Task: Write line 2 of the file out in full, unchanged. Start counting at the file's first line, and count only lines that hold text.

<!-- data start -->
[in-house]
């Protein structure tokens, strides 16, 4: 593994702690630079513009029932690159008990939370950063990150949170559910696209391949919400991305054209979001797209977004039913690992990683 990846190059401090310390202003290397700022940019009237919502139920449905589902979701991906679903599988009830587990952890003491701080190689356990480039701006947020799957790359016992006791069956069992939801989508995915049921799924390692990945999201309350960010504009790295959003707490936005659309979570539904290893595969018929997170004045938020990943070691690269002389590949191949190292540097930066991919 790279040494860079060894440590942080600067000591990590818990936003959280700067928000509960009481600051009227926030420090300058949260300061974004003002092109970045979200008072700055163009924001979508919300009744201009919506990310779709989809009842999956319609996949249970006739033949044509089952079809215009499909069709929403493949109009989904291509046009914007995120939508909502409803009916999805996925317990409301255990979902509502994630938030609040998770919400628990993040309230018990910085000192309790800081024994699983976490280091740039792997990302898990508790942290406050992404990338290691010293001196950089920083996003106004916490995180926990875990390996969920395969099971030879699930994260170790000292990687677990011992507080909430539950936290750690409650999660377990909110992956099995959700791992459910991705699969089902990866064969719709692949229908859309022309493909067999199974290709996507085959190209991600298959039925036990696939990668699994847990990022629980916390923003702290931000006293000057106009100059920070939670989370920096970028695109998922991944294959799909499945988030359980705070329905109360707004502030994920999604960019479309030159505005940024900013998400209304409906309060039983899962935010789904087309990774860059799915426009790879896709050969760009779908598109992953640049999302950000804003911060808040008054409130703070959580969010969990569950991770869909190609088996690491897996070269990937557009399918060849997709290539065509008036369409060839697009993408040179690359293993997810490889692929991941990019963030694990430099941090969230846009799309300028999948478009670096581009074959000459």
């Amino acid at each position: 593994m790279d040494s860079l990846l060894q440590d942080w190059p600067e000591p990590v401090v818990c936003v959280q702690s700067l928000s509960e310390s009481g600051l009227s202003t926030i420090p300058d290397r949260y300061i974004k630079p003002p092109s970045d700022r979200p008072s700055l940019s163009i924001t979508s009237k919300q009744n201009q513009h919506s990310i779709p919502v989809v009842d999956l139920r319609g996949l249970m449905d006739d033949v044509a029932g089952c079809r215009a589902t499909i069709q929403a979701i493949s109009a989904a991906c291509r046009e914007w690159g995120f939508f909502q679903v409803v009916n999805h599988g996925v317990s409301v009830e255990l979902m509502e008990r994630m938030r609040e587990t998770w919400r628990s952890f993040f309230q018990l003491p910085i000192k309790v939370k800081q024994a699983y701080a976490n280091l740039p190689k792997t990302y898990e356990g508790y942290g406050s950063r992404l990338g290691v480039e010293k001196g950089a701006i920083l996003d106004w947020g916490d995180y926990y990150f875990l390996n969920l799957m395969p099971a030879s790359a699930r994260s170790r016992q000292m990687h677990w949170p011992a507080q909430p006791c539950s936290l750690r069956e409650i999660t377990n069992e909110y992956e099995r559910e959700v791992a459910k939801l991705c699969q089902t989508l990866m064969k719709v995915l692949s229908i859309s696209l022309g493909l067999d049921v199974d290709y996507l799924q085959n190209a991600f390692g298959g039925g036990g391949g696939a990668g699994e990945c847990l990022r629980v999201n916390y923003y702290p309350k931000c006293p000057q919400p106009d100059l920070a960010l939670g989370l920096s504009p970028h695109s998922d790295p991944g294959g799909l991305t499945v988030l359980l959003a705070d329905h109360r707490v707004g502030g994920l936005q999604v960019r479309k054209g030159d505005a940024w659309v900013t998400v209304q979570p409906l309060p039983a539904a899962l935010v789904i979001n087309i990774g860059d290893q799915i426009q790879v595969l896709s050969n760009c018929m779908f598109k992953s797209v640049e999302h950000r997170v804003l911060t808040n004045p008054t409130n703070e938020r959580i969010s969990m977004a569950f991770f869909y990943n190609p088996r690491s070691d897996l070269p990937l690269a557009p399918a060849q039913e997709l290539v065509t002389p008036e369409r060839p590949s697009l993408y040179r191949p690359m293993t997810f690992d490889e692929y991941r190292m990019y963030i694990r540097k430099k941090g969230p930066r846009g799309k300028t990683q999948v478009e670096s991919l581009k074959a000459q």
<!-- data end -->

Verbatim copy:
């Protein structure tokens, strides 16, 4: 593994702690630079513009029932690159008990939370950063990150949170559910696209391949919400991305054209979001797209977004039913690992990683 990846190059401090310390202003290397700022940019009237919502139920449905589902979701991906679903599988009830587990952890003491701080190689356990480039701006947020799957790359016992006791069956069992939801989508995915049921799924390692990945999201309350960010504009790295959003707490936005659309979570539904290893595969018929997170004045938020990943070691690269002389590949191949190292540097930066991919 790279040494860079060894440590942080600067000591990590818990936003959280700067928000509960009481600051009227926030420090300058949260300061974004003002092109970045979200008072700055163009924001979508919300009744201009919506990310779709989809009842999956319609996949249970006739033949044509089952079809215009499909069709929403493949109009989904291509046009914007995120939508909502409803009916999805996925317990409301255990979902509502994630938030609040998770919400628990993040309230018990910085000192309790800081024994699983976490280091740039792997990302898990508790942290406050992404990338290691010293001196950089920083996003106004916490995180926990875990390996969920395969099971030879699930994260170790000292990687677990011992507080909430539950936290750690409650999660377990909110992956099995959700791992459910991705699969089902990866064969719709692949229908859309022309493909067999199974290709996507085959190209991600298959039925036990696939990668699994847990990022629980916390923003702290931000006293000057106009100059920070939670989370920096970028695109998922991944294959799909499945988030359980705070329905109360707004502030994920999604960019479309030159505005940024900013998400209304409906309060039983899962935010789904087309990774860059799915426009790879896709050969760009779908598109992953640049999302950000804003911060808040008054409130703070959580969010969990569950991770869909190609088996690491897996070269990937557009399918060849997709290539065509008036369409060839697009993408040179690359293993997810490889692929991941990019963030694990430099941090969230846009799309300028999948478009670096581009074959000459």